This idea was adapted by science fiction author and Mormon Orson Scott Card in his story America.

Roman Catholic

In the 2004 book The Bearded White God of Ancient America: The Legend of Quetzalcoatl, authors Donald and W. David Hemingway examine a theory among Conquistador-era analysts that Quetzalcoatl may have been a New Testament-era Apostle of Jesus Christ, such as Saint Thomas. Donald Hemingway has previously taught religious studies classes at Brigham Young University [1]. The aforementioned theory expressed by John Taylor in the Latter-Day Saint Movement is also discussed within his book in an appendix.

New Age

Various theories about Quetzalcoatl are popular in the New Age movement, especially since the publication of Tony Shearer‘s 1971 book “Lord of the dawn: Quetzalcoatl and the Tree of Life” republished also under the title “Lord of the dawn: Quetzalcoatl, the plumed serpent of Mexico.”

 See also


  1. ^ The Nahuatl nouns compounded into the proper name “Quetzalcoatl” are: quetzalli, signifying principally “plumage”, but also used to refer to the bird—Resplendent Quetzal—renowned for its colourful feathers, and cohuātl “snake”. Some scholars have interpreted the name as having also a metaphorical meaning of “precious twin” since the word for plumage was also used metaphorically about precious things and cohuātl has an additional meaning of “twin”
  2. ^ “Teotihuacan: Introduction”. Project Temple of Quetzalcoatl, Instituto Nacional de Antropología e Historia, Mexico/ ASU. 2001-08-20. Retrieved 2009-05-17. 
  3. ^ a b c Ringle et al. 1998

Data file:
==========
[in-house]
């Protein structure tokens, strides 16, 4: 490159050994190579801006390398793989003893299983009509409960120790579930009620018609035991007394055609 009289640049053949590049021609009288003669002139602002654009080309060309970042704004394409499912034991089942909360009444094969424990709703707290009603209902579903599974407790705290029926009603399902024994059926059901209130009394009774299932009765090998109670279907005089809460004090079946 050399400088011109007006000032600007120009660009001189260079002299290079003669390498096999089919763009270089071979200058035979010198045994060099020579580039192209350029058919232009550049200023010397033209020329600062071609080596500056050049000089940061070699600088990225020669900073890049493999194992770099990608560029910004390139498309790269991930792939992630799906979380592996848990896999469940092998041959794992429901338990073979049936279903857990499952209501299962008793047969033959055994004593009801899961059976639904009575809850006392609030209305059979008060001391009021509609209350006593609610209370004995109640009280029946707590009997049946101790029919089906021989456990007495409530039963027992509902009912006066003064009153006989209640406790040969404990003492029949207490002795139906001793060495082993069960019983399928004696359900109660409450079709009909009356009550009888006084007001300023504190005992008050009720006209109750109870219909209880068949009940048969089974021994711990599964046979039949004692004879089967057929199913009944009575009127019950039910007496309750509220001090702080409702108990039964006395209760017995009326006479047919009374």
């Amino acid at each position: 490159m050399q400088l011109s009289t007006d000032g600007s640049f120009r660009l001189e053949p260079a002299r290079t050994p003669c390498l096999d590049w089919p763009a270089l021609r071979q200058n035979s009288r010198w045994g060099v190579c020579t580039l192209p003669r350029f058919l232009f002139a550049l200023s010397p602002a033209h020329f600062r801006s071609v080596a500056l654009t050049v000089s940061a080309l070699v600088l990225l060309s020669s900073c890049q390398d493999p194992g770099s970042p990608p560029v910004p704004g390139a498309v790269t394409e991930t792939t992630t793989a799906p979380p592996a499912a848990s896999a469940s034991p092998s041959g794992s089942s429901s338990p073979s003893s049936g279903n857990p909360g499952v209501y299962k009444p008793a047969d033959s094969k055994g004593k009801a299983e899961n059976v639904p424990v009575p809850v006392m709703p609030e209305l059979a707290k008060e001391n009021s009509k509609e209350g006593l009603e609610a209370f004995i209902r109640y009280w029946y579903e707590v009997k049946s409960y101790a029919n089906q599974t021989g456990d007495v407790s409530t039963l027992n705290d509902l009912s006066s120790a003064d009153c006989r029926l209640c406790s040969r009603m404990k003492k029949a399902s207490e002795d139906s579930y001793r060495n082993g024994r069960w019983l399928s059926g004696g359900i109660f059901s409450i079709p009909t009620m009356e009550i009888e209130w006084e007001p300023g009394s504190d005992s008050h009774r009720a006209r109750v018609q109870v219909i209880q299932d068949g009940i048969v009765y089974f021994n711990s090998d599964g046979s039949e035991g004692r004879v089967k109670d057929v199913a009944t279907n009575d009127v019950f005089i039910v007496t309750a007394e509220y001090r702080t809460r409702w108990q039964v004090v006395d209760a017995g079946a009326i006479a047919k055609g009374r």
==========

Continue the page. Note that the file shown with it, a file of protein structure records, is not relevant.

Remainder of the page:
4. ^ Nicholson 2001, Carrasco 1992, Gillespie 1989, Florescano 2002
  5. ^ Lafaye 1987, Townsend 2003, Martínez 1980, Phelan 1970
  6. ^ Smith 2001:213
  7. ^ Florescano 2002:8
  8. ^ Florescano 2002:8-21
  9. ^ Carrasco 1982
  10. ^ Townsend 2003:668
  11. ^ Martinez 1980
  12. ^ Phelan 1956
  13. ^ Wirth 2002
  14. ^ Taylor 1892:201, see original source


Boone, Elizabeth Hill (1989). Incarnations of the Aztec Supernatural: The Image of Huitzilopochtli in Mexico and Europe. Transactions of the American Philosophical Society, vol. 79 part 2. Philadelphia, PA: American Philosophical Society. ISBN 0-87169-792-0. OCLC 20141678
Burkhart, Louise M. (1996). Holy Wednesday: A Nahua Drama from Early Colonial Mexico. New cultural studies series. Philadelphia: University of Pennsylvania Press. ISBN 0-8122-1576-1. OCLC 33983234
Carrasco, David (1982). Quetzalcoatl and the Irony of Empire: Myths and Prophecies in the Aztec Tradition. Chicago, IL: University of Chicago Press. ISBN 0-226-09487-1. OCLC 0226094871
Florescano, Enrique (1999). The Myth of Quetzalcoatl. Lysa Hochroth (trans.), Raúl Velázquez (illus.) (translation of El mito de Quetzalcóatl original Spanish-language ed.). Baltimore, MD: Johns Hopkins University Press. ISBN 0-8018-7101-8. OCLC 39313429
Gillespie, Susan D. (1989). The Aztec Kings: The Construction of Rulership in Mexica History. Tucson: University of Arizona Press. ISBN 0-8165-1095-4. OCLC 60131674
James, Susan E. (Winter 2000). “Some Aspects of the Aztec Religion in the Hopi Kachina Cult”. Journal of the Southwest (Tucson: University of Arizona Press) 42 (4): pp.897–926. ISSN 0894-8410. OCLC 15876763